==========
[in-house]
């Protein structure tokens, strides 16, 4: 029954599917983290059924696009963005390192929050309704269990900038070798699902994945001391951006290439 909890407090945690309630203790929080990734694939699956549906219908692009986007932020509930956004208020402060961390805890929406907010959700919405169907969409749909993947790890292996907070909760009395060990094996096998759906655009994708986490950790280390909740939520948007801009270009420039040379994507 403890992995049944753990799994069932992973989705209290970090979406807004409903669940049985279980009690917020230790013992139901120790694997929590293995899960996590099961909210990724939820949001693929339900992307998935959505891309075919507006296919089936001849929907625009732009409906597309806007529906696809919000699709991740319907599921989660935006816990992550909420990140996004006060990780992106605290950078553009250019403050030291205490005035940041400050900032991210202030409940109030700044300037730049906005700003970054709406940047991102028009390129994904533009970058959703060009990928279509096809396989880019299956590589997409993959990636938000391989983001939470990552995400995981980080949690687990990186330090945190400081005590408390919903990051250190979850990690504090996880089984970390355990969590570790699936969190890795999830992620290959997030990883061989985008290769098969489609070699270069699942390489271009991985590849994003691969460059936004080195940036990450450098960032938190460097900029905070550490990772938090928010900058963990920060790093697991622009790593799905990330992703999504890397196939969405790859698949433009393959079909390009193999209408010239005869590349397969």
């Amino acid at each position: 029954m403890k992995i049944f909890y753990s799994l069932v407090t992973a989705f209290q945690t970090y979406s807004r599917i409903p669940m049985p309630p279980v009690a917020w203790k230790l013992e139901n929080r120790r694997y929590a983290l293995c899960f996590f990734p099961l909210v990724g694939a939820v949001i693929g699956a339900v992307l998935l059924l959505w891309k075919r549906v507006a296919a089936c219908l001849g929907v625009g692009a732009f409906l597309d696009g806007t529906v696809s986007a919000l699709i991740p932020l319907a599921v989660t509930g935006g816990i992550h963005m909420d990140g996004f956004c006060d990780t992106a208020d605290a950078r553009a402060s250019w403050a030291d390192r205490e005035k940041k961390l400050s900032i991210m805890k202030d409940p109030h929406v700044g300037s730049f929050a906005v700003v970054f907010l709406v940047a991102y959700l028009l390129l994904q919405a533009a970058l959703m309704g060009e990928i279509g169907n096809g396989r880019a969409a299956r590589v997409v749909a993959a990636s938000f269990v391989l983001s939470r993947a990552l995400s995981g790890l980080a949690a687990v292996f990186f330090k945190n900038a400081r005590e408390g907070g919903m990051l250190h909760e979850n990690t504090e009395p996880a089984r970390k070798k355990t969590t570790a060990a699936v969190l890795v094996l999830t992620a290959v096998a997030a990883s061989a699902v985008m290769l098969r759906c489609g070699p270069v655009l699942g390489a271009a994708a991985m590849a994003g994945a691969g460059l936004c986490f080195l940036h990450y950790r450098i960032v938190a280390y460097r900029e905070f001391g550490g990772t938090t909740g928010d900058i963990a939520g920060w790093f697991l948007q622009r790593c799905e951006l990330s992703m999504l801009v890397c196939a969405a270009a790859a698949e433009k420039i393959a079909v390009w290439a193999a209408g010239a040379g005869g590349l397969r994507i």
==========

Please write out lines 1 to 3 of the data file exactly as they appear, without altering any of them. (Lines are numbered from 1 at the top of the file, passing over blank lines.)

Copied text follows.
[in-house]
């Protein structure tokens, strides 16, 4: 029954599917983290059924696009963005390192929050309704269990900038070798699902994945001391951006290439 909890407090945690309630203790929080990734694939699956549906219908692009986007932020509930956004208020402060961390805890929406907010959700919405169907969409749909993947790890292996907070909760009395060990094996096998759906655009994708986490950790280390909740939520948007801009270009420039040379994507 403890992995049944753990799994069932992973989705209290970090979406807004409903669940049985279980009690917020230790013992139901120790694997929590293995899960996590099961909210990724939820949001693929339900992307998935959505891309075919507006296919089936001849929907625009732009409906597309806007529906696809919000699709991740319907599921989660935006816990992550909420990140996004006060990780992106605290950078553009250019403050030291205490005035940041400050900032991210202030409940109030700044300037730049906005700003970054709406940047991102028009390129994904533009970058959703060009990928279509096809396989880019299956590589997409993959990636938000391989983001939470990552995400995981980080949690687990990186330090945190400081005590408390919903990051250190979850990690504090996880089984970390355990969590570790699936969190890795999830992620290959997030990883061989985008290769098969489609070699270069699942390489271009991985590849994003691969460059936004080195940036990450450098960032938190460097900029905070550490990772938090928010900058963990920060790093697991622009790593799905990330992703999504890397196939969405790859698949433009393959079909390009193999209408010239005869590349397969």
């Amino acid at each position: 029954m403890k992995i049944f909890y753990s799994l069932v407090t992973a989705f209290q945690t970090y979406s807004r599917i409903p669940m049985p309630p279980v009690a917020w203790k230790l013992e139901n929080r120790r694997y929590a983290l293995c899960f996590f990734p099961l909210v990724g694939a939820v949001i693929g699956a339900v992307l998935l059924l959505w891309k075919r549906v507006a296919a089936c219908l001849g929907v625009g692009a732009f409906l597309d696009g806007t529906v696809s986007a919000l699709i991740p932020l319907a599921v989660t509930g935006g816990i992550h963005m909420d990140g996004f956004c006060d990780t992106a208020d605290a950078r553009a402060s250019w403050a030291d390192r205490e005035k940041k961390l400050s900032i991210m805890k202030d409940p109030h929406v700044g300037s730049f929050a906005v700003v970054f907010l709406v940047a991102y959700l028009l390129l994904q919405a533009a970058l959703m309704g060009e990928i279509g169907n096809g396989r880019a969409a299956r590589v997409v749909a993959a990636s938000f269990v391989l983001s939470r993947a990552l995400s995981g790890l980080a949690a687990v292996f990186f330090k945190n900038a400081r005590e408390g907070g919903m990051l250190h909760e979850n990690t504090e009395p996880a089984r970390k070798k355990t969590t570790a060990a699936v969190l890795v094996l999830t992620a290959v096998a997030a990883s061989a699902v985008m290769l098969r759906c489609g070699p270069v655009l699942g390489a271009a994708a991985m590849a994003g994945a691969g460059l936004c986490f080195l940036h990450y950790r450098i960032v938190a280390y460097r900029e905070f001391g550490g990772t938090t909740g928010d900058i963990a939520g920060w790093f697991l948007q622009r790593c799905e951006l990330s992703m999504l801009v890397c196939a969405a270009a790859a698949e433009k420039i393959a079909v390009w290439a193999a209408g010239a040379g005869g590349l397969r994507i």